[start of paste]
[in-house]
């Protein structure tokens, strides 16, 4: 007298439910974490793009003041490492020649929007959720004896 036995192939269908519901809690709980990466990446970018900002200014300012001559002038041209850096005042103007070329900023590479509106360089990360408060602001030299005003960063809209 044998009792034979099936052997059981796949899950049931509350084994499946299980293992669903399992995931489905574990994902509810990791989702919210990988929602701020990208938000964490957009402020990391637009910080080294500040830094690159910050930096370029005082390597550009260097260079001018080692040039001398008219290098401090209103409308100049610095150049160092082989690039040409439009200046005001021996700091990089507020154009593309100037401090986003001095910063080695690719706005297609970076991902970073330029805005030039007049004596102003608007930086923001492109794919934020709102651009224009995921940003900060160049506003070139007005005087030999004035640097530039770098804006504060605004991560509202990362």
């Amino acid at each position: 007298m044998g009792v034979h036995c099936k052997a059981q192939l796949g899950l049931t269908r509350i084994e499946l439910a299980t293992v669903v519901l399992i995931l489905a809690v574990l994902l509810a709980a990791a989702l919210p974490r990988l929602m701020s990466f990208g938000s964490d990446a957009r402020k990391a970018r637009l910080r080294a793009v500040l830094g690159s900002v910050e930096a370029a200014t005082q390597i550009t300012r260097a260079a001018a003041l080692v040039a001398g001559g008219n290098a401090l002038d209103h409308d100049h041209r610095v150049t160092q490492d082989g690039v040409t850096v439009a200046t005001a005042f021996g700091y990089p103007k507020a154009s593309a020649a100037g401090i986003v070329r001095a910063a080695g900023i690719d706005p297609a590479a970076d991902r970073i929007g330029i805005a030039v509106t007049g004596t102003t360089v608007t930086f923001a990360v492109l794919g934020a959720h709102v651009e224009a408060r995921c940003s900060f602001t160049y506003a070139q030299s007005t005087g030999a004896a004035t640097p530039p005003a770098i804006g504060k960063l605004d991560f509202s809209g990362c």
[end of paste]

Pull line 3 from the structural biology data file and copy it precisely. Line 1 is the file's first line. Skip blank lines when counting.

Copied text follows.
């Amino acid at each position: 007298m044998g009792v034979h036995c099936k052997a059981q192939l796949g899950l049931t269908r509350i084994e499946l439910a299980t293992v669903v519901l399992i995931l489905a809690v574990l994902l509810a709980a990791a989702l919210p974490r990988l929602m701020s990466f990208g938000s964490d990446a957009r402020k990391a970018r637009l910080r080294a793009v500040l830094g690159s900002v910050e930096a370029a200014t005082q390597i550009t300012r260097a260079a001018a003041l080692v040039a001398g001559g008219n290098a401090l002038d209103h409308d100049h041209r610095v150049t160092q490492d082989g690039v040409t850096v439009a200046t005001a005042f021996g700091y990089p103007k507020a154009s593309a020649a100037g401090i986003v070329r001095a910063a080695g900023i690719d706005p297609a590479a970076d991902r970073i929007g330029i805005a030039v509106t007049g004596t102003t360089v608007t930086f923001a990360v492109l794919g934020a959720h709102v651009e224009a408060r995921c940003s900060f602001t160049y506003a070139q030299s007005t005087g030999a004896a004035t640097p530039p005003a770098i804006g504060k960063l605004d991560f509202s809209g990362c």